Life Lines by Dr. Dolittle

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Tag Archive for ‘pregnancy’

What do nematodes and humans have in common?

Orthologs are genes present in different species that evolved from a common ancestor. While studies have shown the existence of orthologous genes and proteins in C elegans that are associated with diseases in humans, a new study published in Physiological Genomics examined this question as it relates to reproduction. In the new study, researchers identified a whopping 504 genes in C elegans that have yet to be associated with reproduction in humans whereas […]

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Maternal obesity resistance may protect fetus

      Research has shown that high fat diets ingested during pregnancy can impair development of the fetus as well as the placenta. The problem is that these perturbations to normal development can have life-long consequences. A new study published in Physiological Reports was interested in whether the volume of amniotic fluid can change with a high fat diet even when the mother does not develop obesity. To examine this, […]

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The ultimate fathers

On this Father’s Day, I would like to pay tribute to a few of nature’s most ‘devoted’ fathers. Take the emperor penguin for example. If you have ever watched the movie March of the Penguins, or even Happy Feet, then you know these avian fathers are rock stars of parenting. Males are responsible for keeping the eggs warm for two months while the females go away to feed. They do […]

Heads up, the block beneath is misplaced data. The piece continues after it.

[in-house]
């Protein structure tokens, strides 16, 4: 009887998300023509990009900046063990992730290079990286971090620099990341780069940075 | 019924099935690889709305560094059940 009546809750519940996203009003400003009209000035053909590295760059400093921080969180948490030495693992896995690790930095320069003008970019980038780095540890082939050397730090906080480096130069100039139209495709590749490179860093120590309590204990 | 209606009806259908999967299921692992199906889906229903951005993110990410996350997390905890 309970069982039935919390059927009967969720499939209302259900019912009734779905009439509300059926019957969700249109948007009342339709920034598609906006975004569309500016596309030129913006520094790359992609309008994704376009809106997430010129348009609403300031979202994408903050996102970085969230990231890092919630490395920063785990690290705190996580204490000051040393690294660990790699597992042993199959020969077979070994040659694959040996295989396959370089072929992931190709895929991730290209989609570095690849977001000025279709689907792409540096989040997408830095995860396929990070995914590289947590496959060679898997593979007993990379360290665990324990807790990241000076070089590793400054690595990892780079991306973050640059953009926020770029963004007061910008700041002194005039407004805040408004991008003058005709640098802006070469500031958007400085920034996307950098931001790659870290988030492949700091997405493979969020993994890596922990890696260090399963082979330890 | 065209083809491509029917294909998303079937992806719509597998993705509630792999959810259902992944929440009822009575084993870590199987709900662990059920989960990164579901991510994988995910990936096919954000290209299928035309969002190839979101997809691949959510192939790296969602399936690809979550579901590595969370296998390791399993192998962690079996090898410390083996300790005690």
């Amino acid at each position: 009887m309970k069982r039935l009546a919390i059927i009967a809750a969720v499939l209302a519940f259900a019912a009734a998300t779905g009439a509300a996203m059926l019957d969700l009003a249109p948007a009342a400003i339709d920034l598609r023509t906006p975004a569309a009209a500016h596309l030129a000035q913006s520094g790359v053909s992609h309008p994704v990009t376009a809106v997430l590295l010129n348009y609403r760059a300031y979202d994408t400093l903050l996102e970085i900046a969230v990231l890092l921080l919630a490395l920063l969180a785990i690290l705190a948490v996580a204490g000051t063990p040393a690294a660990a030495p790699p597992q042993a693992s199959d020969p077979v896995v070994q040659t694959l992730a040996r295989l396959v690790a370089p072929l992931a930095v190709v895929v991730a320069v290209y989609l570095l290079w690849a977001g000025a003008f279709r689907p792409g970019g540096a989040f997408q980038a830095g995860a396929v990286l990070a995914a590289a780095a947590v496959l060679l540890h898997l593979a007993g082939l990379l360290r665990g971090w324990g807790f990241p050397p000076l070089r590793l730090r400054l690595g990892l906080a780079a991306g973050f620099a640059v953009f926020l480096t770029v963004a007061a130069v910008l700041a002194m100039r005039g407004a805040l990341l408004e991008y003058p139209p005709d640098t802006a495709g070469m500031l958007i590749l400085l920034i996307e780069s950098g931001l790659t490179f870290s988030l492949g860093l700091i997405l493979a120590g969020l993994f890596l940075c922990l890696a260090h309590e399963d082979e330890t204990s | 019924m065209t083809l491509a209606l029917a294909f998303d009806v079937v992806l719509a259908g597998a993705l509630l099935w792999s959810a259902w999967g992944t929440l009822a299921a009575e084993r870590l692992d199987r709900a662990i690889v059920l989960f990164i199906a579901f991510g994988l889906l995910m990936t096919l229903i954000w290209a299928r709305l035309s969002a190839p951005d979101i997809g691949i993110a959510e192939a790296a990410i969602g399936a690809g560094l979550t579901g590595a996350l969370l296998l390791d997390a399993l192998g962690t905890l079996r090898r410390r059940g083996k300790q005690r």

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Pediatric obesity in marmoset monkeys begins in the womb

A new review article published in the American Journal of Physiology – Regulatory, Integrative and Comparative Physiology explored an interesting question: how do prenatal experiences along with the intrauterine environment impact the future development of pediatric and adult obesity in animals? Common marmosets (Callithrix jacchus) are New World monkeys that can spontaneously develop obesity early in life when living in captivity with high food availability and relatively low physical activity. Similar to […]

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Understanding stress-induced miscarriage and premature delivery

  Stress during late pregnancy may result in premature delivery or stillbirth. A new study of pregnant Rambouillet cross ewes, published in the American Journal of Physiology – Regulatory, Integrative and Comparative Physiology, was designed to understand why lambs succumb to stress late in pregnancy. They found that while arterial blood pressure and heart rates were normal during late gestation (final 2 weeks before birth) in fetuses from pregnant ewes with elevated stress hormones, fetal heart rate and aortic blood pressure declined on the day […]

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The marsupial placenta

When I think of marsupials, what comes to mind is an image of a mother carrying her young (joey) in a pouch. Contrary to popular belief, however, mother tammar wallabies (Macropus eugenii) have an internal functioning placenta. Albeit, it only develops near the end of their short pregnancy (a mere 26.5 days), just before the developing offspring moves from the uterus to the pouch for further development and nursing. A […]

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